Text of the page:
Judy :_)

  3. Maxine D says:

    ARghhhhhhh – the noisy waiting rooms with ‘surplus’ people, who really don’t understand why they are there and are all about themselves, the perfumes – the general thoughtlessness of the human race gets to me too – and I am not ill!

    I do not/cannot wear perfumes and cannot tolerate strong scents of any kind, so I completely understand that issue.

    Having spent hours upon hours in waiting areas of late, at times under acute stress, I (to put it mildly) dislike the hangers-on that talk endlessly on needless phone calls, do not discipline or attempt to curb the behaviour of youngsters they have with them. They are a real bane/thorn in my flesh. I so hear what you are saying Andi.

    Thank you too for sharing your frustration with us about folks who do not choose to listen to what you are saying on the ‘how are you’ front – rather they want to voyeuristically probe to know that you really aren’t all right and that they were correct all along.

    Thank you for sharing – just maybe someone will learn from this post and be more sensitive towards those battling cancer (of any kind)

    Blessings and prayers
    Maxine

  4. Kathi says:

    Thank you for telling it like it is.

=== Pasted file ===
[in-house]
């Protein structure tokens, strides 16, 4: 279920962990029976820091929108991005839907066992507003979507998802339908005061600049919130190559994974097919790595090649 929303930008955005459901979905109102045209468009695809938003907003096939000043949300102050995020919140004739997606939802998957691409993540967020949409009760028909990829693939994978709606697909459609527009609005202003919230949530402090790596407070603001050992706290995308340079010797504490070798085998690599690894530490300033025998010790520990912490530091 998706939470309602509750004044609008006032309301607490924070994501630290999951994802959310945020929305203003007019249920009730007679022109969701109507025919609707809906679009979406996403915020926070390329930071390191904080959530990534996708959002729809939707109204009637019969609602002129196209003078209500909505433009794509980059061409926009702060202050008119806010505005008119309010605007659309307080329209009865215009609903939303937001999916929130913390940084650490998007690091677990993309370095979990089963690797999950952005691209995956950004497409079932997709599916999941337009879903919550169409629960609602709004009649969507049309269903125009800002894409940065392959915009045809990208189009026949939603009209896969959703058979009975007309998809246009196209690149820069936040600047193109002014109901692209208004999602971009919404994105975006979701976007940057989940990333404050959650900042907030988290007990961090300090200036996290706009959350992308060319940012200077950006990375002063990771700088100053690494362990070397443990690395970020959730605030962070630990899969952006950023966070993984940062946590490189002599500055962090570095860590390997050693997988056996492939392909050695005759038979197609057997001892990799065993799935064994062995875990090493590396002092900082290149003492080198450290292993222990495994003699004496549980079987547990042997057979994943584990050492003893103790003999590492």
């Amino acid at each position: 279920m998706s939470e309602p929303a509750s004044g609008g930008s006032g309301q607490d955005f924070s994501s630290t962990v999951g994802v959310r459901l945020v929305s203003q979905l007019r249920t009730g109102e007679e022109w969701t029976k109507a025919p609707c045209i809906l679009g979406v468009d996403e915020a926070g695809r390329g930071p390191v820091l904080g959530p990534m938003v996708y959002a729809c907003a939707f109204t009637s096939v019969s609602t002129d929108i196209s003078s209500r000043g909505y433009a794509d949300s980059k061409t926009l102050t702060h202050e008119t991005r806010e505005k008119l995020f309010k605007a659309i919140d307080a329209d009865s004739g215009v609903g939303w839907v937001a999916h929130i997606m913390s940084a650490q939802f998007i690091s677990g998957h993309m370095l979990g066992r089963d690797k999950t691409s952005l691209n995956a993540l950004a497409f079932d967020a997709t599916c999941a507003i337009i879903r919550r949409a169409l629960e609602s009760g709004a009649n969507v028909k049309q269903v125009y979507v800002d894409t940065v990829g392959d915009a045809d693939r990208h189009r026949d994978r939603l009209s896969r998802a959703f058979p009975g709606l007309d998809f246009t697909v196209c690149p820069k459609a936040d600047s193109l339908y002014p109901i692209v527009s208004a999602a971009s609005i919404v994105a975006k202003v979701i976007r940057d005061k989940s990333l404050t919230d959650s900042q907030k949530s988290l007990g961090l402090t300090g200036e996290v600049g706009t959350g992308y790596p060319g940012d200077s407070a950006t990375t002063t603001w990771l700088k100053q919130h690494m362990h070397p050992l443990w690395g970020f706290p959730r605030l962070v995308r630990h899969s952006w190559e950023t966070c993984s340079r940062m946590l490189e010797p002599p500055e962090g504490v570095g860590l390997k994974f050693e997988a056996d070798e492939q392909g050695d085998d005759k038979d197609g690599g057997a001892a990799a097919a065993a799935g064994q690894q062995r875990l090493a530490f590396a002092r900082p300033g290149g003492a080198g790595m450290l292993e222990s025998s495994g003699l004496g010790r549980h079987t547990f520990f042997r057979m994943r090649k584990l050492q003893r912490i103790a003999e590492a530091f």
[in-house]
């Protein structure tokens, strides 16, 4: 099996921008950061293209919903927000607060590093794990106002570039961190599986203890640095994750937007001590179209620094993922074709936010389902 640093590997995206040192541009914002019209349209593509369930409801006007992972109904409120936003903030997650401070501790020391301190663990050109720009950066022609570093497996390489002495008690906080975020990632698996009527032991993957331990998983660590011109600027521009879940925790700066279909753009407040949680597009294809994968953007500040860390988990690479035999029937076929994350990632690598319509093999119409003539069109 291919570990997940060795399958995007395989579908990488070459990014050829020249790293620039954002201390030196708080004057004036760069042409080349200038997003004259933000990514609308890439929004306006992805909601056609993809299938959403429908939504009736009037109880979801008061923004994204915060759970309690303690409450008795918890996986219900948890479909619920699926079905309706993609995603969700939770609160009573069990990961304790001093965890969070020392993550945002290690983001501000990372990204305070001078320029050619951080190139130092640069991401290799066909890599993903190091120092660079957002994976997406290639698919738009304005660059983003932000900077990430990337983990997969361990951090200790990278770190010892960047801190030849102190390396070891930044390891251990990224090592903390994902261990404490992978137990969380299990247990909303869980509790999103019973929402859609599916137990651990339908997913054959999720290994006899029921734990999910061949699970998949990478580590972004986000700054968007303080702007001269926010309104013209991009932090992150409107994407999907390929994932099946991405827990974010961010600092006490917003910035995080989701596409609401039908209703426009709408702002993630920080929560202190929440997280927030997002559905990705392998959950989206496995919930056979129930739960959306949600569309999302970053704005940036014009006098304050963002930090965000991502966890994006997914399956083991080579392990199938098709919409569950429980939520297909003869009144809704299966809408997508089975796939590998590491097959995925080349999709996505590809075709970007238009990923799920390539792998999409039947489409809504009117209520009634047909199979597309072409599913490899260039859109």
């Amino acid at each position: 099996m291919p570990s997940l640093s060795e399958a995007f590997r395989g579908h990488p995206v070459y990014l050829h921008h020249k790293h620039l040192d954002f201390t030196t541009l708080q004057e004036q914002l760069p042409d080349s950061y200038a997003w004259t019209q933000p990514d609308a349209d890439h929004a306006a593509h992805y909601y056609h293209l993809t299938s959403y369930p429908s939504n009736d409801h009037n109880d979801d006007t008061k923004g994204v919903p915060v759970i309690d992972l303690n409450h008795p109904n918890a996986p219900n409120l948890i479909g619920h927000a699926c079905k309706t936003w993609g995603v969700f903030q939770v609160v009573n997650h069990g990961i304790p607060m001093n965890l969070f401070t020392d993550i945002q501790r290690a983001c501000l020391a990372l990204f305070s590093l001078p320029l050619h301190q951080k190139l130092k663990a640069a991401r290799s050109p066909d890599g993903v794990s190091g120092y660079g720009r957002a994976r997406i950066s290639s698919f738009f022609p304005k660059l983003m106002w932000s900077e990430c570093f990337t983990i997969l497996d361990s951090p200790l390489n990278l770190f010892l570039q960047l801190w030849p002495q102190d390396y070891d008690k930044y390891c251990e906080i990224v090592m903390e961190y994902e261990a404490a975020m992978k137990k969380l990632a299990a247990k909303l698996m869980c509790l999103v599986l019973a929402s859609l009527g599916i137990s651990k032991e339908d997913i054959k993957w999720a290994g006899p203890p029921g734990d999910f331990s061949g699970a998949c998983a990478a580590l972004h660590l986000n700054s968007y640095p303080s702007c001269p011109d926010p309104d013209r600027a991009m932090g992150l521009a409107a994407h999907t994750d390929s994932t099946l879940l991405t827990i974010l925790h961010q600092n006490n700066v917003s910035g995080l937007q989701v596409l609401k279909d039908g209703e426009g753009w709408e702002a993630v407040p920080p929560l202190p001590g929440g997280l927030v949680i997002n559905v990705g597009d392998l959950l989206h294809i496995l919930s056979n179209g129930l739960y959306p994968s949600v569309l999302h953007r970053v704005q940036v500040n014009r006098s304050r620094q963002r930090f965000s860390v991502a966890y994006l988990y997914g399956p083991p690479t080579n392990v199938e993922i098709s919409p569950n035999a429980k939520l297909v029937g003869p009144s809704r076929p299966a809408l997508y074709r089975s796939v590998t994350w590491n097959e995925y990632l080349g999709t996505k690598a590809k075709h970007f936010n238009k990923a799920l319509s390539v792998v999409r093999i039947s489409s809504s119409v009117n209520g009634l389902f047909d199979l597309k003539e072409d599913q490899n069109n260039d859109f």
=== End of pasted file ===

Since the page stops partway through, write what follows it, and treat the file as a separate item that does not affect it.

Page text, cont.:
5. shelly cheng says:

    Love you Andi! Thank you for sharing your life, struggles, hopes and opinions. You are who I go to for education about this because I haven’t experienced this in our family so this helps to educate me. I’m hoping to share your story so others can be educated and make wise choices and words. God’s blessings to you and your family!

  6. Tracy says:

    Well said and all too true. I wish some of the people around me who spend their time complaining and moaning about nothing at all would wake up and realise just how previous life is.

  7. Barbara says:

    Andi, thank you for saying the things other are too afraid to say. I had a very dear friend that lost her battle with breast cancer 9 years ago and I have never believed that enough of the so called ” donations” go toward research. If they did woman like you would be healed !! May God have his hand upon you and your family, stay strong, I admire you and your courage and pray for you and lift you and your family up to the Lord.